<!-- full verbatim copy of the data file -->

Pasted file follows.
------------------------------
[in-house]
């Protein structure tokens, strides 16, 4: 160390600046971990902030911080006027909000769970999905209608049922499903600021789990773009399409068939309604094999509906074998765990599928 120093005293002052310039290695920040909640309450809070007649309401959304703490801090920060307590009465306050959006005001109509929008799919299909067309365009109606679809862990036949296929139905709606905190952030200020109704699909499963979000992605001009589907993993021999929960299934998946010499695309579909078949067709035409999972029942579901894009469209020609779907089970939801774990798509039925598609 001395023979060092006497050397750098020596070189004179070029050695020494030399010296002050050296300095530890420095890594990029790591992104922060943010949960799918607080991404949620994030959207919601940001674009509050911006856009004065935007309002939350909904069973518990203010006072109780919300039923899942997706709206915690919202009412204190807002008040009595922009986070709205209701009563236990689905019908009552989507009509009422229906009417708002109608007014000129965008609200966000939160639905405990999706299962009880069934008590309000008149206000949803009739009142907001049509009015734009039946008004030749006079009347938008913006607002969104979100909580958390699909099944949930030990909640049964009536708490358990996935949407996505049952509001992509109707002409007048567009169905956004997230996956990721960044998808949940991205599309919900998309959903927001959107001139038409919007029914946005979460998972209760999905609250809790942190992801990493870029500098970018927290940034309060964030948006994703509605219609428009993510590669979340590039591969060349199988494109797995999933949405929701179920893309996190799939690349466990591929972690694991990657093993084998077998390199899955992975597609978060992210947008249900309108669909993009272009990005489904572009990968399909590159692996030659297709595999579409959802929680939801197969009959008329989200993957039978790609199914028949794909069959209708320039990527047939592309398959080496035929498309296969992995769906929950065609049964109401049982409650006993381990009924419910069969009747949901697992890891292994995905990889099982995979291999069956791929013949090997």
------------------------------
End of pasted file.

[in-house]
């Protein structure tokens, strides 16, 4: 160390600046971990902030911080006027909000769970999905209608049922499903600021789990773009399409068939309604094999509906074998765990599928 120093005293002052310039290695920040909640309450809070007649309401959304703490801090920060307590009465306050959006005001109509929008799919299909067309365009109606679809862990036949296929139905709606905190952030200020109704699909499963979000992605001009589907993993021999929960299934998946010499695309579909078949067709035409999972029942579901894009469209020609779907089970939801774990798509039925598609 001395023979060092006497050397750098020596070189004179070029050695020494030399010296002050050296300095530890420095890594990029790591992104922060943010949960799918607080991404949620994030959207919601940001674009509050911006856009004065935007309002939350909904069973518990203010006072109780919300039923899942997706709206915690919202009412204190807002008040009595922009986070709205209701009563236990689905019908009552989507009509009422229906009417708002109608007014000129965008609200966000939160639905405990999706299962009880069934008590309000008149206000949803009739009142907001049509009015734009039946008004030749006079009347938008913006607002969104979100909580958390699909099944949930030990909640049964009536708490358990996935949407996505049952509001992509109707002409007048567009169905956004997230996956990721960044998808949940991205599309919900998309959903927001959107001139038409919007029914946005979460998972209760999905609250809790942190992801990493870029500098970018927290940034309060964030948006994703509605219609428009993510590669979340590039591969060349199988494109797995999933949405929701179920893309996190799939690349466990591929972690694991990657093993084998077998390199899955992975597609978060992210947008249900309108669909993009272009990005489904572009990968399909590159692996030659297709595999579409959802929680939801197969009959008329989200993957039978790609199914028949794909069959209708320039990527047939592309398959080496035929498309296969992995769906929950065609049964109401049982409650006993381990009924419910069969009747949901697992890891292994995905990889099982995979291999069956791929013949090997």